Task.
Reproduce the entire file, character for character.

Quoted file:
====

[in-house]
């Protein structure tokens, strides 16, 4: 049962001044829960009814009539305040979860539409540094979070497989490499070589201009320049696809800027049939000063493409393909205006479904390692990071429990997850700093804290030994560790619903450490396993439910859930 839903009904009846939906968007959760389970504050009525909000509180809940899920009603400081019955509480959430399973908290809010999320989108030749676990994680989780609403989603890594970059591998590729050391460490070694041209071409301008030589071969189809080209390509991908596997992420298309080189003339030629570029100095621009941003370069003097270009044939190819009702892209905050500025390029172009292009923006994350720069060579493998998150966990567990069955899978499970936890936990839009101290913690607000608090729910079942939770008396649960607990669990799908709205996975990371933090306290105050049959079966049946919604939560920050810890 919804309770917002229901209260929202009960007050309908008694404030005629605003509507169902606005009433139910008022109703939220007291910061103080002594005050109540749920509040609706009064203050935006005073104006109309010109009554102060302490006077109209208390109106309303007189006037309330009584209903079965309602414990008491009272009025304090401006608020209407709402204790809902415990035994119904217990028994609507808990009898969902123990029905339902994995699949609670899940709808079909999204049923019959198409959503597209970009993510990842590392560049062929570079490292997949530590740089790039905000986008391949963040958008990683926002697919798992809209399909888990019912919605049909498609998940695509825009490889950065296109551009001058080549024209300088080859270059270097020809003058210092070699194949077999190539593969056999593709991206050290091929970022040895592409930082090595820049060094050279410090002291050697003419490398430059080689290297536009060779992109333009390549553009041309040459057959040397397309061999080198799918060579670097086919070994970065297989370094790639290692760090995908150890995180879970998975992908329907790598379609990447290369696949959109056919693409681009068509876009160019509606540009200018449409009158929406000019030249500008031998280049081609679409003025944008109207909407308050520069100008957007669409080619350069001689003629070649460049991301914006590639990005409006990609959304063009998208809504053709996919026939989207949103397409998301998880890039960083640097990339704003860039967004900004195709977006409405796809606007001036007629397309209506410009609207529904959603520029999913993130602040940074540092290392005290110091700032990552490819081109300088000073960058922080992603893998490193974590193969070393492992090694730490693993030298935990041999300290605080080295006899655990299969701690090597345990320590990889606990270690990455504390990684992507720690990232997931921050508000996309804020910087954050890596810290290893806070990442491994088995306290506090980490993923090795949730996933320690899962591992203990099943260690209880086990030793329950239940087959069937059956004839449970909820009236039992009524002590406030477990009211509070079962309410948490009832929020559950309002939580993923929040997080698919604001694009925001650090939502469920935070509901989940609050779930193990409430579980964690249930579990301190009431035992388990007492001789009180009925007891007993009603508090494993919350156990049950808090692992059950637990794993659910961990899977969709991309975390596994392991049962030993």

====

[in-house]
């Protein structure tokens, strides 16, 4: 049962001044829960009814009539305040979860539409540094979070497989490499070589201009320049696809800027049939000063493409393909205006479904390692990071429990997850700093804290030994560790619903450490396993439910859930 839903009904009846939906968007959760389970504050009525909000509180809940899920009603400081019955509480959430399973908290809010999320989108030749676990994680989780609403989603890594970059591998590729050391460490070694041209071409301008030589071969189809080209390509991908596997992420298309080189003339030629570029100095621009941003370069003097270009044939190819009702892209905050500025390029172009292009923006994350720069060579493998998150966990567990069955899978499970936890936990839009101290913690607000608090729910079942939770008396649960607990669990799908709205996975990371933090306290105050049959079966049946919604939560920050810890 919804309770917002229901209260929202009960007050309908008694404030005629605003509507169902606005009433139910008022109703939220007291910061103080002594005050109540749920509040609706009064203050935006005073104006109309010109009554102060302490006077109209208390109106309303007189006037309330009584209903079965309602414990008491009272009025304090401006608020209407709402204790809902415990035994119904217990028994609507808990009898969902123990029905339902994995699949609670899940709808079909999204049923019959198409959503597209970009993510990842590392560049062929570079490292997949530590740089790039905000986008391949963040958008990683926002697919798992809209399909888990019912919605049909498609998940695509825009490889950065296109551009001058080549024209300088080859270059270097020809003058210092070699194949077999190539593969056999593709991206050290091929970022040895592409930082090595820049060094050279410090002291050697003419490398430059080689290297536009060779992109333009390549553009041309040459057959040397397309061999080198799918060579670097086919070994970065297989370094790639290692760090995908150890995180879970998975992908329907790598379609990447290369696949959109056919693409681009068509876009160019509606540009200018449409009158929406000019030249500008031998280049081609679409003025944008109207909407308050520069100008957007669409080619350069001689003629070649460049991301914006590639990005409006990609959304063009998208809504053709996919026939989207949103397409998301998880890039960083640097990339704003860039967004900004195709977006409405796809606007001036007629397309209506410009609207529904959603520029999913993130602040940074540092290392005290110091700032990552490819081109300088000073960058922080992603893998490193974590193969070393492992090694730490693993030298935990041999300290605080080295006899655990299969701690090597345990320590990889606990270690990455504390990684992507720690990232997931921050508000996309804020910087954050890596810290290893806070990442491994088995306290506090980490993923090795949730996933320690899962591992203990099943260690209880086990030793329950239940087959069937059956004839449970909820009236039992009524002590406030477990009211509070079962309410948490009832929020559950309002939580993923929040997080698919604001694009925001650090939502469920935070509901989940609050779930193990409430579980964690249930579990301190009431035992388990007492001789009180009925007891007993009603508090494993919350156990049950808090692992059950637990794993659910961990899977969709991309975390596994392991049962030993």